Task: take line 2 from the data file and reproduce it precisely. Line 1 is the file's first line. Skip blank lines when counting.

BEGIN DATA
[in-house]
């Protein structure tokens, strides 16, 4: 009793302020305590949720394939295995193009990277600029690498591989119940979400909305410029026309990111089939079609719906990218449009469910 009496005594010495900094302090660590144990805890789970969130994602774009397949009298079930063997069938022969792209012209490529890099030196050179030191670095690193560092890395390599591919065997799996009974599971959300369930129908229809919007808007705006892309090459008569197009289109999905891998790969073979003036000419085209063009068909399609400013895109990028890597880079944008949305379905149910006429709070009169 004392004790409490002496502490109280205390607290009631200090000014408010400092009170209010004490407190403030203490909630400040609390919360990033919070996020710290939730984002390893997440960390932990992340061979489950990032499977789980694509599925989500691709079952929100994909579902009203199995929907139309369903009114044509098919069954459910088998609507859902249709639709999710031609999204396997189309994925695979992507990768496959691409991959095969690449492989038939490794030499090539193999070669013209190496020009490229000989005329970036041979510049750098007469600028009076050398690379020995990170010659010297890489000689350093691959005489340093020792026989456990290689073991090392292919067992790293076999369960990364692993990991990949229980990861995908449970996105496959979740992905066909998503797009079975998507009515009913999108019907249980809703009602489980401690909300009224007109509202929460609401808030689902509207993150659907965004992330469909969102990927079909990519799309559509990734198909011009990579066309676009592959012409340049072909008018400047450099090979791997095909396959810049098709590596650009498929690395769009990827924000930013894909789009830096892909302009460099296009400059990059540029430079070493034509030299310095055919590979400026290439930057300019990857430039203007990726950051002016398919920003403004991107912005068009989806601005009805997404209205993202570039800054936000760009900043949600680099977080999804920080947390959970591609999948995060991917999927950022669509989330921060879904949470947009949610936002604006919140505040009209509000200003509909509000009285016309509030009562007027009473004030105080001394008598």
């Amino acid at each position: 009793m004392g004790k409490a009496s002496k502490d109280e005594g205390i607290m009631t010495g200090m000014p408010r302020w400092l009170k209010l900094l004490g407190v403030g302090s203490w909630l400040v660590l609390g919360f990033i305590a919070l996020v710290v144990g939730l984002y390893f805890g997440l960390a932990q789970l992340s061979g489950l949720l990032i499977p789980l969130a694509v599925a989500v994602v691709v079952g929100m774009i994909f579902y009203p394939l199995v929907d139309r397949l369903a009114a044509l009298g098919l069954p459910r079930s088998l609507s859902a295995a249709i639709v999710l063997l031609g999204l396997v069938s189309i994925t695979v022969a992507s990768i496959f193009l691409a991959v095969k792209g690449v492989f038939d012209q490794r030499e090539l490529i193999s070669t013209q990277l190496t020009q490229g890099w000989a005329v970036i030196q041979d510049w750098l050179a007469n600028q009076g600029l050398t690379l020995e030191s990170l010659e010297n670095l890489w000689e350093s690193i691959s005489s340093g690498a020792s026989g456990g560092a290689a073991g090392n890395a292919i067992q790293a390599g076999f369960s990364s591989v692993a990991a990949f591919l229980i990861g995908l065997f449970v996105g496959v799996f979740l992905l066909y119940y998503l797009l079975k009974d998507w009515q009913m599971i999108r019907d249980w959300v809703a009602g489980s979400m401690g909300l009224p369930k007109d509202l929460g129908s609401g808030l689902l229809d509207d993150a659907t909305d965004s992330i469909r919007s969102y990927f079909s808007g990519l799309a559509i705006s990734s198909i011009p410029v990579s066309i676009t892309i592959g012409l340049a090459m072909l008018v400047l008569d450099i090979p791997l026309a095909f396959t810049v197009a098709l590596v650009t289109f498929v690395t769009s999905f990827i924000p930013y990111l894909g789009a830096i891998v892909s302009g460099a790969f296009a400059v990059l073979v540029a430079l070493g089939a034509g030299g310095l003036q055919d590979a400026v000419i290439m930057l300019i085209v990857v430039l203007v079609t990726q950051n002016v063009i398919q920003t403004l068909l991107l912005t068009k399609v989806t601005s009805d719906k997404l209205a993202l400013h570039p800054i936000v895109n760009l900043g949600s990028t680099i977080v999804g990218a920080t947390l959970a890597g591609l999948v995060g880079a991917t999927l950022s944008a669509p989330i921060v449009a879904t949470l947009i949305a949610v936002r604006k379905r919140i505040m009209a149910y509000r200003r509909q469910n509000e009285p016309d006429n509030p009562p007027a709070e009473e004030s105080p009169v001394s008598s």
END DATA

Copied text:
């Protein structure tokens, strides 16, 4: 009793302020305590949720394939295995193009990277600029690498591989119940979400909305410029026309990111089939079609719906990218449009469910 009496005594010495900094302090660590144990805890789970969130994602774009397949009298079930063997069938022969792209012209490529890099030196050179030191670095690193560092890395390599591919065997799996009974599971959300369930129908229809919007808007705006892309090459008569197009289109999905891998790969073979003036000419085209063009068909399609400013895109990028890597880079944008949305379905149910006429709070009169 004392004790409490002496502490109280205390607290009631200090000014408010400092009170209010004490407190403030203490909630400040609390919360990033919070996020710290939730984002390893997440960390932990992340061979489950990032499977789980694509599925989500691709079952929100994909579902009203199995929907139309369903009114044509098919069954459910088998609507859902249709639709999710031609999204396997189309994925695979992507990768496959691409991959095969690449492989038939490794030499090539193999070669013209190496020009490229000989005329970036041979510049750098007469600028009076050398690379020995990170010659010297890489000689350093691959005489340093020792026989456990290689073991090392292919067992790293076999369960990364692993990991990949229980990861995908449970996105496959979740992905066909998503797009079975998507009515009913999108019907249980809703009602489980401690909300009224007109509202929460609401808030689902509207993150659907965004992330469909969102990927079909990519799309559509990734198909011009990579066309676009592959012409340049072909008018400047450099090979791997095909396959810049098709590596650009498929690395769009990827924000930013894909789009830096892909302009460099296009400059990059540029430079070493034509030299310095055919590979400026290439930057300019990857430039203007990726950051002016398919920003403004991107912005068009989806601005009805997404209205993202570039800054936000760009900043949600680099977080999804920080947390959970591609999948995060991917999927950022669509989330921060879904949470947009949610936002604006919140505040009209509000200003509909509000009285016309509030009562007027009473004030105080001394008598």